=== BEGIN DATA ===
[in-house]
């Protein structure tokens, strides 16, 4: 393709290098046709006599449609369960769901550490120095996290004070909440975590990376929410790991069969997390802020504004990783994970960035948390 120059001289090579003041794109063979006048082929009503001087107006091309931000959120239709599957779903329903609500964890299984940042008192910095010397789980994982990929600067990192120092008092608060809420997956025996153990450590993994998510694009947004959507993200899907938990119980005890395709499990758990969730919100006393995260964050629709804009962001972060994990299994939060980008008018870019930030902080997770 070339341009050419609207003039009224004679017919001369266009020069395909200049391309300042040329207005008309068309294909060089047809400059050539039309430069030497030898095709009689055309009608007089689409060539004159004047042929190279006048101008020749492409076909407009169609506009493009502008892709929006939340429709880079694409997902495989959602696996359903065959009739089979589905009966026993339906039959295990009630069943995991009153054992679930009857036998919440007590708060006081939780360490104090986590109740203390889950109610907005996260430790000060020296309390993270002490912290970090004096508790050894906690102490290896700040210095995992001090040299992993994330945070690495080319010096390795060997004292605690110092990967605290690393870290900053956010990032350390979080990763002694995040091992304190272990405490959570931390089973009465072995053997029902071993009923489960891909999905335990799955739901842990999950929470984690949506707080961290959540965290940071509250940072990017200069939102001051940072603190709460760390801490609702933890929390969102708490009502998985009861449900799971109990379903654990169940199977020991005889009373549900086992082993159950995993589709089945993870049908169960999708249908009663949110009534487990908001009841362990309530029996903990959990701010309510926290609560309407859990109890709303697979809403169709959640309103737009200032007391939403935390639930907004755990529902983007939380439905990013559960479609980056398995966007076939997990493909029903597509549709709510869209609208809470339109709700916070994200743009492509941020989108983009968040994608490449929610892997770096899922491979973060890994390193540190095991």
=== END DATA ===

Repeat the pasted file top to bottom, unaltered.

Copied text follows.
[in-house]
């Protein structure tokens, strides 16, 4: 393709290098046709006599449609369960769901550490120095996290004070909440975590990376929410790991069969997390802020504004990783994970960035948390 120059001289090579003041794109063979006048082929009503001087107006091309931000959120239709599957779903329903609500964890299984940042008192910095010397789980994982990929600067990192120092008092608060809420997956025996153990450590993994998510694009947004959507993200899907938990119980005890395709499990758990969730919100006393995260964050629709804009962001972060994990299994939060980008008018870019930030902080997770 070339341009050419609207003039009224004679017919001369266009020069395909200049391309300042040329207005008309068309294909060089047809400059050539039309430069030497030898095709009689055309009608007089689409060539004159004047042929190279006048101008020749492409076909407009169609506009493009502008892709929006939340429709880079694409997902495989959602696996359903065959009739089979589905009966026993339906039959295990009630069943995991009153054992679930009857036998919440007590708060006081939780360490104090986590109740203390889950109610907005996260430790000060020296309390993270002490912290970090004096508790050894906690102490290896700040210095995992001090040299992993994330945070690495080319010096390795060997004292605690110092990967605290690393870290900053956010990032350390979080990763002694995040091992304190272990405490959570931390089973009465072995053997029902071993009923489960891909999905335990799955739901842990999950929470984690949506707080961290959540965290940071509250940072990017200069939102001051940072603190709460760390801490609702933890929390969102708490009502998985009861449900799971109990379903654990169940199977020991005889009373549900086992082993159950995993589709089945993870049908169960999708249908009663949110009534487990908001009841362990309530029996903990959990701010309510926290609560309407859990109890709303697979809403169709959640309103737009200032007391939403935390639930907004755990529902983007939380439905990013559960479609980056398995966007076939997990493909029903597509549709709510869209609208809470339109709700916070994200743009492509941020989108983009968040994608490449929610892997770096899922491979973060890994390193540190095991």